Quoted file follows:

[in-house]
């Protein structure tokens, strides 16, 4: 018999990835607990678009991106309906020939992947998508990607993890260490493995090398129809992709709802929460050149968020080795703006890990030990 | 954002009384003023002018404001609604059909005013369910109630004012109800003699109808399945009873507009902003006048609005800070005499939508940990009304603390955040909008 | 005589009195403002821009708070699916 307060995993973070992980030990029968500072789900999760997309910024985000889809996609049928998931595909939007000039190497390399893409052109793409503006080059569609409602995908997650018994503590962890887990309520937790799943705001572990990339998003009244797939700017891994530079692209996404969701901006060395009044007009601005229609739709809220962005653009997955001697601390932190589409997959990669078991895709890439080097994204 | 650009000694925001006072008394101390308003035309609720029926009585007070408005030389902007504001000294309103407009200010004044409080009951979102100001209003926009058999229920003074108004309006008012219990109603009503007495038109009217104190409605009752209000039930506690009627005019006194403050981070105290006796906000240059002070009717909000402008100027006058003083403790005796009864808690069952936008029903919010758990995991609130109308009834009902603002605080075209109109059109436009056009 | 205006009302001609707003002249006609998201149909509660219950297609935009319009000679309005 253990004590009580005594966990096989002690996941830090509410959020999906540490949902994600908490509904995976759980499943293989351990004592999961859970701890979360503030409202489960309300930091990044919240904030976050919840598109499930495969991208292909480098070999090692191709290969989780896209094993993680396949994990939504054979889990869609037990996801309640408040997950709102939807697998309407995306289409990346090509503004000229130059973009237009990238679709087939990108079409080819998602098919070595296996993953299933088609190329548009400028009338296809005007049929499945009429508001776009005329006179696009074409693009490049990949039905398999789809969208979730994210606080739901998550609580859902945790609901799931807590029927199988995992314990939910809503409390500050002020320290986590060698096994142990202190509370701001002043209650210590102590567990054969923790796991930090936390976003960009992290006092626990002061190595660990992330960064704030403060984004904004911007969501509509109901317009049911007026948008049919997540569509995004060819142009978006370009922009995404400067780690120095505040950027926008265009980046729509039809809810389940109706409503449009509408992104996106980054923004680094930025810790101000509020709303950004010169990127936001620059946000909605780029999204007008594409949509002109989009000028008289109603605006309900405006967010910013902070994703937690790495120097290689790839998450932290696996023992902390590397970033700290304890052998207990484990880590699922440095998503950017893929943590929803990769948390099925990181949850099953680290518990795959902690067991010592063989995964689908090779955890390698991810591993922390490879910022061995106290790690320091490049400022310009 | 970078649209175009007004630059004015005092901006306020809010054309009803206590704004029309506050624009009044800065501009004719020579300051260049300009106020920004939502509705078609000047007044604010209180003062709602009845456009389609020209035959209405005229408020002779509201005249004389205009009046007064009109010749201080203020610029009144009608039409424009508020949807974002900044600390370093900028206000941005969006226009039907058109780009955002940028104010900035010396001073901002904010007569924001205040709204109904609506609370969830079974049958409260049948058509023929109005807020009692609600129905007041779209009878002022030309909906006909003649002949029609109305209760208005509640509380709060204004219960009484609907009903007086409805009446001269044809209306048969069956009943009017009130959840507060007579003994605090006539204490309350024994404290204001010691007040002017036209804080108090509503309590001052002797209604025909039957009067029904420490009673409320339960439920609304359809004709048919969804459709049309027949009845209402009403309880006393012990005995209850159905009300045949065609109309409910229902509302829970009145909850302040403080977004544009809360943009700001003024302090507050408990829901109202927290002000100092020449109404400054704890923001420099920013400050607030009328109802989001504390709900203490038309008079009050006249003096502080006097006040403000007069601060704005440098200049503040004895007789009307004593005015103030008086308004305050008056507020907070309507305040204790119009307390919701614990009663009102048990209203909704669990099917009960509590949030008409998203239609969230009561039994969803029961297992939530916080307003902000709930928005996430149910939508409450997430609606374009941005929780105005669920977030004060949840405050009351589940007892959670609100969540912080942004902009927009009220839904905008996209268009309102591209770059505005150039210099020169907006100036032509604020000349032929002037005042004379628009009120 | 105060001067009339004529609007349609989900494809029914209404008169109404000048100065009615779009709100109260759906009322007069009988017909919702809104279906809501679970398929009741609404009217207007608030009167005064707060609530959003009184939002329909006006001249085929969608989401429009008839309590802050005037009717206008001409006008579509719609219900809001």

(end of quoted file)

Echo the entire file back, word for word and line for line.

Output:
[in-house]
């Protein structure tokens, strides 16, 4: 018999990835607990678009991106309906020939992947998508990607993890260490493995090398129809992709709802929460050149968020080795703006890990030990 | 954002009384003023002018404001609604059909005013369910109630004012109800003699109808399945009873507009902003006048609005800070005499939508940990009304603390955040909008 | 005589009195403002821009708070699916 307060995993973070992980030990029968500072789900999760997309910024985000889809996609049928998931595909939007000039190497390399893409052109793409503006080059569609409602995908997650018994503590962890887990309520937790799943705001572990990339998003009244797939700017891994530079692209996404969701901006060395009044007009601005229609739709809220962005653009997955001697601390932190589409997959990669078991895709890439080097994204 | 650009000694925001006072008394101390308003035309609720029926009585007070408005030389902007504001000294309103407009200010004044409080009951979102100001209003926009058999229920003074108004309006008012219990109603009503007495038109009217104190409605009752209000039930506690009627005019006194403050981070105290006796906000240059002070009717909000402008100027006058003083403790005796009864808690069952936008029903919010758990995991609130109308009834009902603002605080075209109109059109436009056009 | 205006009302001609707003002249006609998201149909509660219950297609935009319009000679309005 253990004590009580005594966990096989002690996941830090509410959020999906540490949902994600908490509904995976759980499943293989351990004592999961859970701890979360503030409202489960309300930091990044919240904030976050919840598109499930495969991208292909480098070999090692191709290969989780896209094993993680396949994990939504054979889990869609037990996801309640408040997950709102939807697998309407995306289409990346090509503004000229130059973009237009990238679709087939990108079409080819998602098919070595296996993953299933088609190329548009400028009338296809005007049929499945009429508001776009005329006179696009074409693009490049990949039905398999789809969208979730994210606080739901998550609580859902945790609901799931807590029927199988995992314990939910809503409390500050002020320290986590060698096994142990202190509370701001002043209650210590102590567990054969923790796991930090936390976003960009992290006092626990002061190595660990992330960064704030403060984004904004911007969501509509109901317009049911007026948008049919997540569509995004060819142009978006370009922009995404400067780690120095505040950027926008265009980046729509039809809810389940109706409503449009509408992104996106980054923004680094930025810790101000509020709303950004010169990127936001620059946000909605780029999204007008594409949509002109989009000028008289109603605006309900405006967010910013902070994703937690790495120097290689790839998450932290696996023992902390590397970033700290304890052998207990484990880590699922440095998503950017893929943590929803990769948390099925990181949850099953680290518990795959902690067991010592063989995964689908090779955890390698991810591993922390490879910022061995106290790690320091490049400022310009 | 970078649209175009007004630059004015005092901006306020809010054309009803206590704004029309506050624009009044800065501009004719020579300051260049300009106020920004939502509705078609000047007044604010209180003062709602009845456009389609020209035959209405005229408020002779509201005249004389205009009046007064009109010749201080203020610029009144009608039409424009508020949807974002900044600390370093900028206000941005969006226009039907058109780009955002940028104010900035010396001073901002904010007569924001205040709204109904609506609370969830079974049958409260049948058509023929109005807020009692609600129905007041779209009878002022030309909906006909003649002949029609109305209760208005509640509380709060204004219960009484609907009903007086409805009446001269044809209306048969069956009943009017009130959840507060007579003994605090006539204490309350024994404290204001010691007040002017036209804080108090509503309590001052002797209604025909039957009067029904420490009673409320339960439920609304359809004709048919969804459709049309027949009845209402009403309880006393012990005995209850159905009300045949065609109309409910229902509302829970009145909850302040403080977004544009809360943009700001003024302090507050408990829901109202927290002000100092020449109404400054704890923001420099920013400050607030009328109802989001504390709900203490038309008079009050006249003096502080006097006040403000007069601060704005440098200049503040004895007789009307004593005015103030008086308004305050008056507020907070309507305040204790119009307390919701614990009663009102048990209203909704669990099917009960509590949030008409998203239609969230009561039994969803029961297992939530916080307003902000709930928005996430149910939508409450997430609606374009941005929780105005669920977030004060949840405050009351589940007892959670609100969540912080942004902009927009009220839904905008996209268009309102591209770059505005150039210099020169907006100036032509604020000349032929002037005042004379628009009120 | 105060001067009339004529609007349609989900494809029914209404008169109404000048100065009615779009709100109260759906009322007069009988017909919702809104279906809501679970398929009741609404009217207007608030009167005064707060609530959003009184939002329909006006001249085929969608989401429009008839309590802050005037009717206008001409006008579509719609219900809001």